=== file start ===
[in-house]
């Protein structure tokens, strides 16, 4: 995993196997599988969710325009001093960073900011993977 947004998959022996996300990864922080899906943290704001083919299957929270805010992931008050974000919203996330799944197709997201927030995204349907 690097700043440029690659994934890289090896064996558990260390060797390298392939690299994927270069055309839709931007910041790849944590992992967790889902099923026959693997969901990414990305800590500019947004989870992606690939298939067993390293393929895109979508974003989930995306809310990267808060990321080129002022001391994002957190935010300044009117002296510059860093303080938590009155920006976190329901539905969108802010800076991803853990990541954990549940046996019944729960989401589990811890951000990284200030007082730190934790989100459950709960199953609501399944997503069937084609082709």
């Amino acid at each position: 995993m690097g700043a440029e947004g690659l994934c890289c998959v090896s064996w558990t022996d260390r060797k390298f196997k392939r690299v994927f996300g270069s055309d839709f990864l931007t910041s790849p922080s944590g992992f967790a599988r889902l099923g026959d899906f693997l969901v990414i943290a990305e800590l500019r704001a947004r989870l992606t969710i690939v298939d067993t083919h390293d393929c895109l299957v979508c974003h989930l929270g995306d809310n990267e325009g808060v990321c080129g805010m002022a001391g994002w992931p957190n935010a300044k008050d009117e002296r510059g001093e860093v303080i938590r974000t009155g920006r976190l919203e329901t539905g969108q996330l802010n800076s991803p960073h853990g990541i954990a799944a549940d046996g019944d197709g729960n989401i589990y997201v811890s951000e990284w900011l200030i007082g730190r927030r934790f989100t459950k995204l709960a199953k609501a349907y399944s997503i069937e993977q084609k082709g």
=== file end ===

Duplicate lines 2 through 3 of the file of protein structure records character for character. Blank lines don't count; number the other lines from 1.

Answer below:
């Protein structure tokens, strides 16, 4: 995993196997599988969710325009001093960073900011993977 947004998959022996996300990864922080899906943290704001083919299957929270805010992931008050974000919203996330799944197709997201927030995204349907 690097700043440029690659994934890289090896064996558990260390060797390298392939690299994927270069055309839709931007910041790849944590992992967790889902099923026959693997969901990414990305800590500019947004989870992606690939298939067993390293393929895109979508974003989930995306809310990267808060990321080129002022001391994002957190935010300044009117002296510059860093303080938590009155920006976190329901539905969108802010800076991803853990990541954990549940046996019944729960989401589990811890951000990284200030007082730190934790989100459950709960199953609501399944997503069937084609082709």
């Amino acid at each position: 995993m690097g700043a440029e947004g690659l994934c890289c998959v090896s064996w558990t022996d260390r060797k390298f196997k392939r690299v994927f996300g270069s055309d839709f990864l931007t910041s790849p922080s944590g992992f967790a599988r889902l099923g026959d899906f693997l969901v990414i943290a990305e800590l500019r704001a947004r989870l992606t969710i690939v298939d067993t083919h390293d393929c895109l299957v979508c974003h989930l929270g995306d809310n990267e325009g808060v990321c080129g805010m002022a001391g994002w992931p957190n935010a300044k008050d009117e002296r510059g001093e860093v303080i938590r974000t009155g920006r976190l919203e329901t539905g969108q996330l802010n800076s991803p960073h853990g990541i954990a799944a549940d046996g019944d197709g729960n989401i589990y997201v811890s951000e990284w900011l200030i007082g730190r927030r934790f989100t459950k995204l709960a199953k609501a349907y399944s997503i069937e993977q084609k082709g």